Jean-Baptiste Maitre (1978, France), works in Paris and Amsterdam. Maitre received his degrees in Art History (Paris Sorbonne-University, 2002) and Fine Arts (Ecole des Beaux-Arts Paris, 2004) as well as in Studio Photography (Gobelins Ecole de l’Image, Paris, 2004). He is represented by gallery Martin van Zomeren, Amsterdam
Maitre did his internship in Art History at the Peggy Guggenheim Collection in Venice in 2001 and worked in digital image making and computer generated imagery for advertising agencies (2004-2007). He worked as a fine art researcher at the Jan van Eyck Academie in Maastricht (project “Anticipating the iconography of the XXIst century ») in 2008. In 2010 Maitre completed his artist residency at the Rijksakademie van Beeldende Kunsten in Amsterdam and has developed since then a body of works shown internationally.
Maitre develops works creating relationships between painting, cinema and sculpture in order to reinvent the way audiences gain access to information.
His recent production constitute the attempt of the artist to create a different cinema as a tool to meditate on early XXIst century historical events, such as the looting of the Iraq Museum of Baghdad on april 9th 2003. Maitres meditative cinema technique is inspired by 1960s filmmaker Paul Sharits logic of frozen film frames, and 1940s film maker Len Lyes aesthetic.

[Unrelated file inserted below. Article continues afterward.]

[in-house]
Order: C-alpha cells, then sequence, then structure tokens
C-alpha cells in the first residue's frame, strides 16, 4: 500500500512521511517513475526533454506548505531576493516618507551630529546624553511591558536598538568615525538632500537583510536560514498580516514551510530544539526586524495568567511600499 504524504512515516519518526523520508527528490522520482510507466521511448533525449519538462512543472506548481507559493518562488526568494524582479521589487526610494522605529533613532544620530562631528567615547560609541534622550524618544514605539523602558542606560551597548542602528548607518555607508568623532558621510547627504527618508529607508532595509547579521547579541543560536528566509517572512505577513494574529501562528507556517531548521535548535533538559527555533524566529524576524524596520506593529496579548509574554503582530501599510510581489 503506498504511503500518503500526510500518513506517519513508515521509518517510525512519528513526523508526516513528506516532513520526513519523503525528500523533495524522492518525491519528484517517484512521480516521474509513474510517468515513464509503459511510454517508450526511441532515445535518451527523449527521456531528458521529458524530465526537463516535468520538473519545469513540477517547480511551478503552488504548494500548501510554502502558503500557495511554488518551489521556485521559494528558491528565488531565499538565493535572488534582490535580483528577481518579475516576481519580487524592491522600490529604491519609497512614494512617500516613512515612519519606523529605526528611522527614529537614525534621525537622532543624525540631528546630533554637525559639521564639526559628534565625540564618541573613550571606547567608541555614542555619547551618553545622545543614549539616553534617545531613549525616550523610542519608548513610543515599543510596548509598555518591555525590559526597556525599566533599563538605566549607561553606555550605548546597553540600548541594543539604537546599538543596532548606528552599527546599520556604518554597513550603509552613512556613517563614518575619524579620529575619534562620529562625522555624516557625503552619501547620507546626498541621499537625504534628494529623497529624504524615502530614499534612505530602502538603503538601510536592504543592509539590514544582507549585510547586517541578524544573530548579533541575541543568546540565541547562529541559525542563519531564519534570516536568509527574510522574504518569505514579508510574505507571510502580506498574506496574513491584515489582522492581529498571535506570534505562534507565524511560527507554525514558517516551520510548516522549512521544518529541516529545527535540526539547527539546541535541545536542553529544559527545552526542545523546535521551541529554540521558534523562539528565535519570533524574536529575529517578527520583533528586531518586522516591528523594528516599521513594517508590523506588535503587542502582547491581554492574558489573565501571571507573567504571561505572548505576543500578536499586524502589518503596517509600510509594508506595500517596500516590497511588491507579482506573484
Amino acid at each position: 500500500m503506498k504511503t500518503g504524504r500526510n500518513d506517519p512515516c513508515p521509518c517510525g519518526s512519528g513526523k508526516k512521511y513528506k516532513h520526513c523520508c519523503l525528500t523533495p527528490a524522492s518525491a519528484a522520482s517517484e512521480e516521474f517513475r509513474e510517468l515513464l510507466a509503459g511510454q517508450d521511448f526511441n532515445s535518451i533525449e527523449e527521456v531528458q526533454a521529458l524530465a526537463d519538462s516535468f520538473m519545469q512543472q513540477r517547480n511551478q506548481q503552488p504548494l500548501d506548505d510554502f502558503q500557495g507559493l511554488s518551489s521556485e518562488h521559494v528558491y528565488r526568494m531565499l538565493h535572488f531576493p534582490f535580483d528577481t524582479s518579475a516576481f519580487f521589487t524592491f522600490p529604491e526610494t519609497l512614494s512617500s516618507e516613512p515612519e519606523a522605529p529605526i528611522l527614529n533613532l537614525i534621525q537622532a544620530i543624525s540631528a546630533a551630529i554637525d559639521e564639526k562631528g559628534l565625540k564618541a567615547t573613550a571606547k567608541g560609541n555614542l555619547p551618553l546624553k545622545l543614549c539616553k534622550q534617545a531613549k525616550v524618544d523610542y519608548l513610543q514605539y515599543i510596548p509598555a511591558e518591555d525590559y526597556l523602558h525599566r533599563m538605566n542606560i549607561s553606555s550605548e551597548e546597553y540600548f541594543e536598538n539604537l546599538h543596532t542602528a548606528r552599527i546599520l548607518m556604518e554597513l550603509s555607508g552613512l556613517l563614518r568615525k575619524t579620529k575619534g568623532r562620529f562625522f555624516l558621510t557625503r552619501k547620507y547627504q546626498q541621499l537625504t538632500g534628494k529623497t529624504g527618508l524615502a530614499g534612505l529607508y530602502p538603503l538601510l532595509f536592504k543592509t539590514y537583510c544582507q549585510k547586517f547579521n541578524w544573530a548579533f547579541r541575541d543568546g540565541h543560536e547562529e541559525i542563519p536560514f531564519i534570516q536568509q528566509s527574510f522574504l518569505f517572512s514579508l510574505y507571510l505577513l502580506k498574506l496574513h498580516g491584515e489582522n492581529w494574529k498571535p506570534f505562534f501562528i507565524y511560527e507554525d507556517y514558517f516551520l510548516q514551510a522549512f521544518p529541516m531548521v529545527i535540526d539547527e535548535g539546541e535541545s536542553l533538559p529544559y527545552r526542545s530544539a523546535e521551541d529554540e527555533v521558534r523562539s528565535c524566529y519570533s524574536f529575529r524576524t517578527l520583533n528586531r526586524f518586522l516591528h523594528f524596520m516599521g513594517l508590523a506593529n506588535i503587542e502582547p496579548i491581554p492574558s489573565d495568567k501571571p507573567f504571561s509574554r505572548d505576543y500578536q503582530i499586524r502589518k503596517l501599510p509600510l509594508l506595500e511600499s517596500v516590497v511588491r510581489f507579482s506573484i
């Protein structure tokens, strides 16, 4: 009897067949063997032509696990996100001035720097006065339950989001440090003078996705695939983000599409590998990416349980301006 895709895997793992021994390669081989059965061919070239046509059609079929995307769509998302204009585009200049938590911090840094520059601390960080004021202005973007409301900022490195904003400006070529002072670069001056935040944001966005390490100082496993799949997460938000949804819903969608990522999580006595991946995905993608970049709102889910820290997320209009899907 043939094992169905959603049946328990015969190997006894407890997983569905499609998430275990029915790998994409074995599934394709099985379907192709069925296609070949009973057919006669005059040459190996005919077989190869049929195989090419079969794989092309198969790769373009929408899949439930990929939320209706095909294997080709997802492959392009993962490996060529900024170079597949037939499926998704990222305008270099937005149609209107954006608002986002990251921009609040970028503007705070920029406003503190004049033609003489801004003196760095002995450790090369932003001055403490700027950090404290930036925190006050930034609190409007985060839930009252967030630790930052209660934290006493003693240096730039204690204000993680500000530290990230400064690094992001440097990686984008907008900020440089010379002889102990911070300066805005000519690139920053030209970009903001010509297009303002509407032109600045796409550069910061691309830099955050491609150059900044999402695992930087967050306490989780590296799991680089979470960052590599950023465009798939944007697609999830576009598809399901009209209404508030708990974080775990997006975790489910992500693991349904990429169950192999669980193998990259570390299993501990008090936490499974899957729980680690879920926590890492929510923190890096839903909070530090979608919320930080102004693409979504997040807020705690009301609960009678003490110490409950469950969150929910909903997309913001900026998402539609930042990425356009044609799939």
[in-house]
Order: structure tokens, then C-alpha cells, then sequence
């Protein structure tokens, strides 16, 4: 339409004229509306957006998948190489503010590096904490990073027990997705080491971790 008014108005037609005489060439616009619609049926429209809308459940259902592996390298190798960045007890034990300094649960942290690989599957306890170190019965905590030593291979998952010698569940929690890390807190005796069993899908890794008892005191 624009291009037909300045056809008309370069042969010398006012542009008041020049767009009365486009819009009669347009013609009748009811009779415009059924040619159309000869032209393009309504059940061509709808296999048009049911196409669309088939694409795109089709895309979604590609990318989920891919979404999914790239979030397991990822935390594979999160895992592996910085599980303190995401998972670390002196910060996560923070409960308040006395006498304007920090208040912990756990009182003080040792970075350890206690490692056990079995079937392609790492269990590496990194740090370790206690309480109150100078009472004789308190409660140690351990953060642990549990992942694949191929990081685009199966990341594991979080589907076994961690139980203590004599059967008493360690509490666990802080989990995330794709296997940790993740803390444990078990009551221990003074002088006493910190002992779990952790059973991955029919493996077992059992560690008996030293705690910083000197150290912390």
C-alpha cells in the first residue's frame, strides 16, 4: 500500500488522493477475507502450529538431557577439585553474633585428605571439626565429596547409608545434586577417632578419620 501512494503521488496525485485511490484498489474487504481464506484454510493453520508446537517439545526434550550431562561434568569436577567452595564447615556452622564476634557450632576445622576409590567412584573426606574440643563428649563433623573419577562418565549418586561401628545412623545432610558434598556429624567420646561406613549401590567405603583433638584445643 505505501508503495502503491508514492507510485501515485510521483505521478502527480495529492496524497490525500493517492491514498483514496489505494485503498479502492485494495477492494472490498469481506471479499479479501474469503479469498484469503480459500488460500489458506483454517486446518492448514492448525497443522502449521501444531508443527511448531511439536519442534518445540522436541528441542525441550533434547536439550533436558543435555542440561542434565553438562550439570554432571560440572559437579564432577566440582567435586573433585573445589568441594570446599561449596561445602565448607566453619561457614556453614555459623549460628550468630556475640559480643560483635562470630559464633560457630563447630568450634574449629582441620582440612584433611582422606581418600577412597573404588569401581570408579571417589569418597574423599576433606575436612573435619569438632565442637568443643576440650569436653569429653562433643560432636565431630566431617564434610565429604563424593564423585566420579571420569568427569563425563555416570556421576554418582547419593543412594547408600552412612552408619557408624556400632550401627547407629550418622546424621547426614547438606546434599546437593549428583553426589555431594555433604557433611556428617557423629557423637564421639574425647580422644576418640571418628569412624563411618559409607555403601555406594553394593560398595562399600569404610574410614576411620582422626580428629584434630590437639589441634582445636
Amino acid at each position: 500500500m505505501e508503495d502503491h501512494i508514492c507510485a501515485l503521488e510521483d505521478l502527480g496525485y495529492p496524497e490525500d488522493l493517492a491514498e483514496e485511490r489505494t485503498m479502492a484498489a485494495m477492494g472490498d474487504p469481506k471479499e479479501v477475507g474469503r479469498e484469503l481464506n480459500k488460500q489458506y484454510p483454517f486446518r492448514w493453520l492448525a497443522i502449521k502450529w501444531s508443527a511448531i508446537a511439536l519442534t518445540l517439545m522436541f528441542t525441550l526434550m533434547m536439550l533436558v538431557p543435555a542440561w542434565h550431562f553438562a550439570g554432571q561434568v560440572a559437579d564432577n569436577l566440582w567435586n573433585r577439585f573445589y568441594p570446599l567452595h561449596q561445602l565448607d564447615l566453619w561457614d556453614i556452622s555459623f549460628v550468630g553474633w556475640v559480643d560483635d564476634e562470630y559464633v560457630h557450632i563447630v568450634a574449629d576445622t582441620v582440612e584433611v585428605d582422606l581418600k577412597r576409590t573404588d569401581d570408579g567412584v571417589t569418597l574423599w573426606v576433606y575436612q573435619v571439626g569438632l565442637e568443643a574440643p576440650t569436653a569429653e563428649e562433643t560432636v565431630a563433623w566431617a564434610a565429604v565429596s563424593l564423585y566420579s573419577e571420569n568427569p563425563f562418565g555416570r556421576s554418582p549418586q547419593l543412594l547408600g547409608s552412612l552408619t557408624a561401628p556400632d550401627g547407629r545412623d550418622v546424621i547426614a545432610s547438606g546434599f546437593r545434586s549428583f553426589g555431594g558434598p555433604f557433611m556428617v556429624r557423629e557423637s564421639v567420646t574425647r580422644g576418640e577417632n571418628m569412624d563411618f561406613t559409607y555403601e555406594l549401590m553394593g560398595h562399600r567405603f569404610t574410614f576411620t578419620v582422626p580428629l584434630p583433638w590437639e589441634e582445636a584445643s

Recent shows include “IDFA”, Eye amsterdam Film Museum, Amsterdam; “It aint whatcha write, its the way atcha write it” at Manifesta Foundation, Amsterdam; “CODEX” at Wattis Institute for contemporary Arts, San Francisco; “Stripe Paintings” at La Salle De Bain art center, Lyon; “Mandala République” at Martin van Zomeren, Amsterdam; and “Post-Sculpture” with Bruce McClean at Galerie 1m3, Lausanne.
His upcoming show will take place in Milan (IT), in March 2016 at Rita Urso | Artopiagallery.
The surface of both paintings above contains 2160 film frames, the equivalent of 3’ of video (at 12 frames per second). These paintings were used with others to produce the video: ‘The Magic Vase (Mandala République II)’.